To go back to the beginning of Wonder Woman’s television career, in 1974 a TV movie of the same name was aired in the US. The lead role was taken by a blond actress named Cathy Lee Crosby but which bore little resemblance to the comic book character. This was intended to be a pilot for a series but network ABC weren’t impressed enough with the ratings to pick it up. Then, in 1975, another film was made through the production company Warner Bros.; this time with Carter donning the sparkly pants and gold tiara that has become her trademark and which stuck slightly more faithfully to Wonder Woman’s comic book origins, although it didn’t touch on her early life on Paradise Island. Another non-comic book addition was the famous Diana Prince spin, changing her coolly into her spangly costume with the help of an explosion of smoke at the crucial moment. I spent HOURS trying to replicate it in my front room (without the explosion but with plenty of dizziness though).
Actor and model Lyle Waggoner (who had been in the running to play the kapow-and-thwack king, Batman, before losing out to the one and only Adam West) was signed up to play Steve Trevor.
This show was received more enthusiastically and ABC ordered two further one hour episodes which went out in April 1976, followed by another 11 that were broadcast between October 1976 and February 1977. When it came to commissioning a second series, however, ABC were concerned about the amount it cost to produce a show set during World War II as well as the limitations on the ‘enemy = the Nazis’ storylines and so turned down the opportunity. Warner Bros. then took a new idea to CBS: Wonder Woman would relocate to the 1970s - cue afros and flares aplenty! CBS signed the show.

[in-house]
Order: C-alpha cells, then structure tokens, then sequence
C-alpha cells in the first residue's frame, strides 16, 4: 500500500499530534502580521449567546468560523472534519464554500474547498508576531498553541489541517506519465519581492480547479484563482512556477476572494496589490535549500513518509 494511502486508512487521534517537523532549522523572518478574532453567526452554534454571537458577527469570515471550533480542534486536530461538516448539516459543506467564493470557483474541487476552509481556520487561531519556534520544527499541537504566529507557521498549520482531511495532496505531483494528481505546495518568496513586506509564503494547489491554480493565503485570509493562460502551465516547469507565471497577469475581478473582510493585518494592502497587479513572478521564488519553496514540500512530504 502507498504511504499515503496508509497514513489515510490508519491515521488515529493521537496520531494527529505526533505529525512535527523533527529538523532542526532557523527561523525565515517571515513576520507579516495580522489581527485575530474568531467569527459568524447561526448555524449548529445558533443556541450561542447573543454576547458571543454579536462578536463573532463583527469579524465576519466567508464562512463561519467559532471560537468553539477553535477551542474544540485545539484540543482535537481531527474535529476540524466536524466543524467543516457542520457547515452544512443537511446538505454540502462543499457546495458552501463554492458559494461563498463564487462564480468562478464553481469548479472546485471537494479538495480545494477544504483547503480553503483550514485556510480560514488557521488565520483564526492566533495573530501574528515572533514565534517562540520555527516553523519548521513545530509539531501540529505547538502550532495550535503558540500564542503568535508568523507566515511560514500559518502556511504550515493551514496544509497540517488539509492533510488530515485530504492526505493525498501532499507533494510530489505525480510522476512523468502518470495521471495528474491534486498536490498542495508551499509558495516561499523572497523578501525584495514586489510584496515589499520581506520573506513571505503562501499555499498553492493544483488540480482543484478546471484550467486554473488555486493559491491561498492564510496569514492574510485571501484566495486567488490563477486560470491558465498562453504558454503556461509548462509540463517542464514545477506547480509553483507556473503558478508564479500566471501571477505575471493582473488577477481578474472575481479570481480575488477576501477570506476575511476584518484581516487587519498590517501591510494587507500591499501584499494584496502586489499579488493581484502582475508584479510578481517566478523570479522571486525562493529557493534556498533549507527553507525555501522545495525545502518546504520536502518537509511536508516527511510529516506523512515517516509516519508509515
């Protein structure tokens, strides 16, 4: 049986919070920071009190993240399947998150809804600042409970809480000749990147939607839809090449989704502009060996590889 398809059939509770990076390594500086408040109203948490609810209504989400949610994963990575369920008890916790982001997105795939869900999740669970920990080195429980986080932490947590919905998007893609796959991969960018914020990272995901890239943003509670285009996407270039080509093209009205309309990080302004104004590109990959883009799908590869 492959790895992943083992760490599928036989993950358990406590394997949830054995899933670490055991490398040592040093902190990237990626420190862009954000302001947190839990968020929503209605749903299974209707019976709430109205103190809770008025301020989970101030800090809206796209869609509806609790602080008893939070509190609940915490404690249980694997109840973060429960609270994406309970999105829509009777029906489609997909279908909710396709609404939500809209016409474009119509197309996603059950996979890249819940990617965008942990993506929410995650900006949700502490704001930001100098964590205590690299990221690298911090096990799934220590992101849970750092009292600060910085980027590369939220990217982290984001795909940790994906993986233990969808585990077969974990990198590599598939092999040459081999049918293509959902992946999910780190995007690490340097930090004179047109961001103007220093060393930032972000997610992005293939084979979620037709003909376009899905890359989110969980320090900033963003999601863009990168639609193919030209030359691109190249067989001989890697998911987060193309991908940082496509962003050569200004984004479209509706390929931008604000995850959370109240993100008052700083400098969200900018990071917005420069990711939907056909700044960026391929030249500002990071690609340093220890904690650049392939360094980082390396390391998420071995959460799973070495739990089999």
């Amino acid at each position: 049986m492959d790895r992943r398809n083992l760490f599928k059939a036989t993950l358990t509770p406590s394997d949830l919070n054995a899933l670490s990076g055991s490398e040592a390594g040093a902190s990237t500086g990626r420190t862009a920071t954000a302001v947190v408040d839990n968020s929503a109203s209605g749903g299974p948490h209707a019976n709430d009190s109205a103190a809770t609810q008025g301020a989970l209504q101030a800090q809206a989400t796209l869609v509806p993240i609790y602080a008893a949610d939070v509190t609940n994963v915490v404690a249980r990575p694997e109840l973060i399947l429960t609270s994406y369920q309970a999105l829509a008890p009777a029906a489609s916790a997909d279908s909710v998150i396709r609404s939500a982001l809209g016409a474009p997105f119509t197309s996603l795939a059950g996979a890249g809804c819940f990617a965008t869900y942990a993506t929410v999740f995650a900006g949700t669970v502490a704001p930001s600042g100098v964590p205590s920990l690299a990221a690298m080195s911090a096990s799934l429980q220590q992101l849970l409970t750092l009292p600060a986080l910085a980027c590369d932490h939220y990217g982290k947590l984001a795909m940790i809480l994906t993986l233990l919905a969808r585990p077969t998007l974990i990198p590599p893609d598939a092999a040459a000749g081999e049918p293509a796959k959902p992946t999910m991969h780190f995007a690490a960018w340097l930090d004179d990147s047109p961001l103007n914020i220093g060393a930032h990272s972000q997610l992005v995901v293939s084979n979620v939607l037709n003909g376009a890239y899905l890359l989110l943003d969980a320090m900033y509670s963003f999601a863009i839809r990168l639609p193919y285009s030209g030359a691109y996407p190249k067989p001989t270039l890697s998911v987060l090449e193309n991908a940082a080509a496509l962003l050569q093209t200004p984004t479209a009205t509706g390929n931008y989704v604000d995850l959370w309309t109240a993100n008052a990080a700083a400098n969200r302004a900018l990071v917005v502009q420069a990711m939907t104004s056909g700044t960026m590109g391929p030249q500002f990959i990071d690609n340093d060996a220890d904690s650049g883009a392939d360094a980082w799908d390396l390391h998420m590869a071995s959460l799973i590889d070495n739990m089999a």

From then on, unlike another DC favourite, Batman, Wonder Woman never got to fight the same enemy twice. There was no recurring battles with her equivalent of the Joker or Poison Ivy; nope, she dispatched ‘em and moved on to the next. That’s my girl.